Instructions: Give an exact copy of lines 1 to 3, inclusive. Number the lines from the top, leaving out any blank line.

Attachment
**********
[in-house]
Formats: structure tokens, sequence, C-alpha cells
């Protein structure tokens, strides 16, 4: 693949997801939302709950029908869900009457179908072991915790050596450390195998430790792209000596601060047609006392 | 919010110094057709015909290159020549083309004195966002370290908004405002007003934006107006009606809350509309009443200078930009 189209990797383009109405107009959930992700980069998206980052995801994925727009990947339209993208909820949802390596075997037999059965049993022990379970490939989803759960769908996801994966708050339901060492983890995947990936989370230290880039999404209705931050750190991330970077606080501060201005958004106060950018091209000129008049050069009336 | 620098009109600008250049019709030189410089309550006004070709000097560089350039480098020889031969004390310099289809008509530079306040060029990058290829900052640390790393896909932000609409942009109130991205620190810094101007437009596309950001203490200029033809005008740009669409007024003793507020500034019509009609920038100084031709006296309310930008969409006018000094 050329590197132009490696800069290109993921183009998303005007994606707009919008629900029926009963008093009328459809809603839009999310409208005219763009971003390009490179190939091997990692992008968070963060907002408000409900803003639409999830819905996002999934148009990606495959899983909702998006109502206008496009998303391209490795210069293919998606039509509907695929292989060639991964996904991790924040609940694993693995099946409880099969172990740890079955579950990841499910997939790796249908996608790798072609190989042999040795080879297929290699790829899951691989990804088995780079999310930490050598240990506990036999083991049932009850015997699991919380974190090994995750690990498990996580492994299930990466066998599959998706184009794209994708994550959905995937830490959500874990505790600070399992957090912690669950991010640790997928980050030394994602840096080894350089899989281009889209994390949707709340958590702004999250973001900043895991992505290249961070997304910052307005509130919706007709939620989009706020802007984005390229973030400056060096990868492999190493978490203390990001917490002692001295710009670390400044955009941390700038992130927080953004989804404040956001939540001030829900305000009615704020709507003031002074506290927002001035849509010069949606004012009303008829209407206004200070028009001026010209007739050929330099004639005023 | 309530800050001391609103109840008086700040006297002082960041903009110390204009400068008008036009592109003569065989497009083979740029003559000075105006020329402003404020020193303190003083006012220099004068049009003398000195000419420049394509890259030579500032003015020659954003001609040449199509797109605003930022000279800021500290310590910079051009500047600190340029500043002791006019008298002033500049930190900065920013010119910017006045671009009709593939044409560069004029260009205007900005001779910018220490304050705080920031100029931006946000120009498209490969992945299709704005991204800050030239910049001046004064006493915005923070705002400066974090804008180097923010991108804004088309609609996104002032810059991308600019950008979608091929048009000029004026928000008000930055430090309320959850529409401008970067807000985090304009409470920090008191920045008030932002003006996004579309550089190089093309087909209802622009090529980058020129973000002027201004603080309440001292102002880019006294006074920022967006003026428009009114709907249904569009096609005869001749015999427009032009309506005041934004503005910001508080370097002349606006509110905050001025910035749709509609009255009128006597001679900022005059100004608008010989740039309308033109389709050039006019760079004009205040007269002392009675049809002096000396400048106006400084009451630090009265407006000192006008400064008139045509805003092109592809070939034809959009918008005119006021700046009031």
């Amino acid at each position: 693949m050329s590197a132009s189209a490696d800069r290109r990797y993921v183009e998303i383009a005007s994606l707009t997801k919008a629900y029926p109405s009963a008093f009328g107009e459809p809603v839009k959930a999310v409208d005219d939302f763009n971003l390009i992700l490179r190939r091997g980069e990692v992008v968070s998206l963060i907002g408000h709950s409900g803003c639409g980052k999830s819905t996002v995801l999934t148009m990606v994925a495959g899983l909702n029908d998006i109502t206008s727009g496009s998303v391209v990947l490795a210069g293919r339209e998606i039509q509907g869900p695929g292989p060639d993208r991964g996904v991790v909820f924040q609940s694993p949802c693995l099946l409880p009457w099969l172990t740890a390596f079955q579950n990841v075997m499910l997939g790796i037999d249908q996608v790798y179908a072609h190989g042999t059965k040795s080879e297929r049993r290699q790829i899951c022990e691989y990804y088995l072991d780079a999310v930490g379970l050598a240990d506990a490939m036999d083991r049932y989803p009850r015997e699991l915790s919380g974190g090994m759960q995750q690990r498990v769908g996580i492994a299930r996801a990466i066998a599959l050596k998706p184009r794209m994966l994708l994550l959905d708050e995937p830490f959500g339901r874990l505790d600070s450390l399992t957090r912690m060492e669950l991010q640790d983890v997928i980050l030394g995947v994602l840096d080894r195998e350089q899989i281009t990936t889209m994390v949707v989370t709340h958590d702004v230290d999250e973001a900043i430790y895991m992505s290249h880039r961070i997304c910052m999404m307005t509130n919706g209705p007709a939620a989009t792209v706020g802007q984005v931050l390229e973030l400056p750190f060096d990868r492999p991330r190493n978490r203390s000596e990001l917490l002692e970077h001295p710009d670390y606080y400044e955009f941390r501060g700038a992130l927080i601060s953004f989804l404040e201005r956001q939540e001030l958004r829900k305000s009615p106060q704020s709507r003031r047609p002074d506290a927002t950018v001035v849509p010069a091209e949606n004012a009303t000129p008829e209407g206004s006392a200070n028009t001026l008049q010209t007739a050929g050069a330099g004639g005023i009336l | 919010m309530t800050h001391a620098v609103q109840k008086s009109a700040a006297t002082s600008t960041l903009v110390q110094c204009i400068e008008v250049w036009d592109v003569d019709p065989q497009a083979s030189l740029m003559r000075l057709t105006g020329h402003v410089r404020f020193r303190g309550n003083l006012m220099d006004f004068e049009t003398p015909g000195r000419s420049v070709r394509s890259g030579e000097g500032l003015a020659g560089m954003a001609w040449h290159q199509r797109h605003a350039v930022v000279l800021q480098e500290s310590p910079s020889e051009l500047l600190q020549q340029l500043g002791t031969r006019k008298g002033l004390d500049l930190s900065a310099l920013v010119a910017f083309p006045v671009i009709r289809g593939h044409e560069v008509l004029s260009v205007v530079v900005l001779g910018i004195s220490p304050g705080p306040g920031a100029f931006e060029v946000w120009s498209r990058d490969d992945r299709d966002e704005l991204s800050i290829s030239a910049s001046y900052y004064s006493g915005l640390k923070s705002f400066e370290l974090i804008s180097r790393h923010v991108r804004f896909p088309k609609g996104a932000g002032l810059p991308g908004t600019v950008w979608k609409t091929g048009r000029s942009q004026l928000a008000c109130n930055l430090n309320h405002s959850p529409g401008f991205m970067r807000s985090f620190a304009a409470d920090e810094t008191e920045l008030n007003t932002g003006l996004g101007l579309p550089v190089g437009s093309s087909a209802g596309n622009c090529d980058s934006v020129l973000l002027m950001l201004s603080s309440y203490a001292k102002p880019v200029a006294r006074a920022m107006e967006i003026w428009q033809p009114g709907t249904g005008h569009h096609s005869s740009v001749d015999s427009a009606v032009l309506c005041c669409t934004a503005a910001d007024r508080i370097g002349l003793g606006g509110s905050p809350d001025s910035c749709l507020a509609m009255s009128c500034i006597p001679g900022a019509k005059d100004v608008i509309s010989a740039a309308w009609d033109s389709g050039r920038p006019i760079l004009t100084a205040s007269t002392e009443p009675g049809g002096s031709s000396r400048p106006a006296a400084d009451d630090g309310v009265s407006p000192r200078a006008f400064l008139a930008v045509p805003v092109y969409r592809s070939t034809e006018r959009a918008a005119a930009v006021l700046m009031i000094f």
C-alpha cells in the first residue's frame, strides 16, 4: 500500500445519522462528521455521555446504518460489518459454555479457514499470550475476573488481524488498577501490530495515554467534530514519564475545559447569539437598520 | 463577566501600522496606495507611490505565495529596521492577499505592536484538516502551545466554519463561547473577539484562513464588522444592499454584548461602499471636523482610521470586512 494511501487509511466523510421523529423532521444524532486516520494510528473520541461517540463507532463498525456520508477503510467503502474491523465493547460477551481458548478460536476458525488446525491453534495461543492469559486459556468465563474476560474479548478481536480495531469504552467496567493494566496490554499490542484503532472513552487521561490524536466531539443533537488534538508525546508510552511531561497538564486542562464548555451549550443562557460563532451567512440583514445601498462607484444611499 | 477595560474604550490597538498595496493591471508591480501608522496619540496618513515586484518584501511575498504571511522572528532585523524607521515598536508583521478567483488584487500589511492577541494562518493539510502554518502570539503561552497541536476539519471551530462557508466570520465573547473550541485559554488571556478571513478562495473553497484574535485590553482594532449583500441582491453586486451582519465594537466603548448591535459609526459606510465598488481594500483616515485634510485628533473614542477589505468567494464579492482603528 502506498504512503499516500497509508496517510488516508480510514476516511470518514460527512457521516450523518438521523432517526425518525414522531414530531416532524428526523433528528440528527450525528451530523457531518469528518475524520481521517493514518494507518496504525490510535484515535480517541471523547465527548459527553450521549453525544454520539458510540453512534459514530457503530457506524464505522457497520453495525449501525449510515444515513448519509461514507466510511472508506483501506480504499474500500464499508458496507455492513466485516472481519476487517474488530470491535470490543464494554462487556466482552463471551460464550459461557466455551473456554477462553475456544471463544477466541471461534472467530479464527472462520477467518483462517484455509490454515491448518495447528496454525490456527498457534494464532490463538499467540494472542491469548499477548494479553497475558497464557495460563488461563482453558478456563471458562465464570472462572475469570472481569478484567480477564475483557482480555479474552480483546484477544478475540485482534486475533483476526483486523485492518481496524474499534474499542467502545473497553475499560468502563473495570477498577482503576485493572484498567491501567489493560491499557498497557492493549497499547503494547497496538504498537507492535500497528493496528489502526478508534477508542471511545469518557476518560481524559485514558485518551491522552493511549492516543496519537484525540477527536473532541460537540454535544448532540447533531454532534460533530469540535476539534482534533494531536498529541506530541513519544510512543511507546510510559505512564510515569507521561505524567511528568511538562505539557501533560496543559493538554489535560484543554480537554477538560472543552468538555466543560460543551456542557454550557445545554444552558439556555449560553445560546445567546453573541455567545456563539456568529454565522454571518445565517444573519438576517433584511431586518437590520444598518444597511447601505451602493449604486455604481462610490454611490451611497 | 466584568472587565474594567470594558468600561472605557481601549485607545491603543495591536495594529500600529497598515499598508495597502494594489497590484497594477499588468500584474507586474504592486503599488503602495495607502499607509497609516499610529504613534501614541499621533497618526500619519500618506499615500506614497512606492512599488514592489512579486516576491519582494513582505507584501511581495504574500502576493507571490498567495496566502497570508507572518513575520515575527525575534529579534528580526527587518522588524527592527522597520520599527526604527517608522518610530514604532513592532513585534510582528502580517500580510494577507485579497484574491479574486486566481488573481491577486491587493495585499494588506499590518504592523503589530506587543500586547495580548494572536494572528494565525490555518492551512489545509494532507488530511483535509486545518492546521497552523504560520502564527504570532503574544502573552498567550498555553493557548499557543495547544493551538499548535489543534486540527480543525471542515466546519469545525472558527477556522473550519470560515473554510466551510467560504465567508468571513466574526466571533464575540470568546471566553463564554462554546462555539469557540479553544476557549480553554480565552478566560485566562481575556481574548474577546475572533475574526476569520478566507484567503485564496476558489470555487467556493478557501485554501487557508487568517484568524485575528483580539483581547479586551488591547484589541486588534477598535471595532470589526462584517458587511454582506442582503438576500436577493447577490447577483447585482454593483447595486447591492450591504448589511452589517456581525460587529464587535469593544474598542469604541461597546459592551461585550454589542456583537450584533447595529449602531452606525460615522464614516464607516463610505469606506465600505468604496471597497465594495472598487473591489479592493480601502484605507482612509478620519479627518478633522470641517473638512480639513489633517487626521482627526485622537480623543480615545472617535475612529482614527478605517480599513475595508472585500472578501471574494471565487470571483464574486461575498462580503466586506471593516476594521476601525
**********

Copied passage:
[in-house]
Formats: structure tokens, sequence, C-alpha cells
């Protein structure tokens, strides 16, 4: 693949997801939302709950029908869900009457179908072991915790050596450390195998430790792209000596601060047609006392 | 919010110094057709015909290159020549083309004195966002370290908004405002007003934006107006009606809350509309009443200078930009 189209990797383009109405107009959930992700980069998206980052995801994925727009990947339209993208909820949802390596075997037999059965049993022990379970490939989803759960769908996801994966708050339901060492983890995947990936989370230290880039999404209705931050750190991330970077606080501060201005958004106060950018091209000129008049050069009336 | 620098009109600008250049019709030189410089309550006004070709000097560089350039480098020889031969004390310099289809008509530079306040060029990058290829900052640390790393896909932000609409942009109130991205620190810094101007437009596309950001203490200029033809005008740009669409007024003793507020500034019509009609920038100084031709006296309310930008969409006018000094 050329590197132009490696800069290109993921183009998303005007994606707009919008629900029926009963008093009328459809809603839009999310409208005219763009971003390009490179190939091997990692992008968070963060907002408000409900803003639409999830819905996002999934148009990606495959899983909702998006109502206008496009998303391209490795210069293919998606039509509907695929292989060639991964996904991790924040609940694993693995099946409880099969172990740890079955579950990841499910997939790796249908996608790798072609190989042999040795080879297929290699790829899951691989990804088995780079999310930490050598240990506990036999083991049932009850015997699991919380974190090994995750690990498990996580492994299930990466066998599959998706184009794209994708994550959905995937830490959500874990505790600070399992957090912690669950991010640790997928980050030394994602840096080894350089899989281009889209994390949707709340958590702004999250973001900043895991992505290249961070997304910052307005509130919706007709939620989009706020802007984005390229973030400056060096990868492999190493978490203390990001917490002692001295710009670390400044955009941390700038992130927080953004989804404040956001939540001030829900305000009615704020709507003031002074506290927002001035849509010069949606004012009303008829209407206004200070028009001026010209007739050929330099004639005023 | 309530800050001391609103109840008086700040006297002082960041903009110390204009400068008008036009592109003569065989497009083979740029003559000075105006020329402003404020020193303190003083006012220099004068049009003398000195000419420049394509890259030579500032003015020659954003001609040449199509797109605003930022000279800021500290310590910079051009500047600190340029500043002791006019008298002033500049930190900065920013010119910017006045671009009709593939044409560069004029260009205007900005001779910018220490304050705080920031100029931006946000120009498209490969992945299709704005991204800050030239910049001046004064006493915005923070705002400066974090804008180097923010991108804004088309609609996104002032810059991308600019950008979608091929048009000029004026928000008000930055430090309320959850529409401008970067807000985090304009409470920090008191920045008030932002003006996004579309550089190089093309087909209802622009090529980058020129973000002027201004603080309440001292102002880019006294006074920022967006003026428009009114709907249904569009096609005869001749015999427009032009309506005041934004503005910001508080370097002349606006509110905050001025910035749709509609009255009128006597001679900022005059100004608008010989740039309308033109389709050039006019760079004009205040007269002392009675049809002096000396400048106006400084009451630090009265407006000192006008400064008139045509805003092109592809070939034809959009918008005119006021700046009031």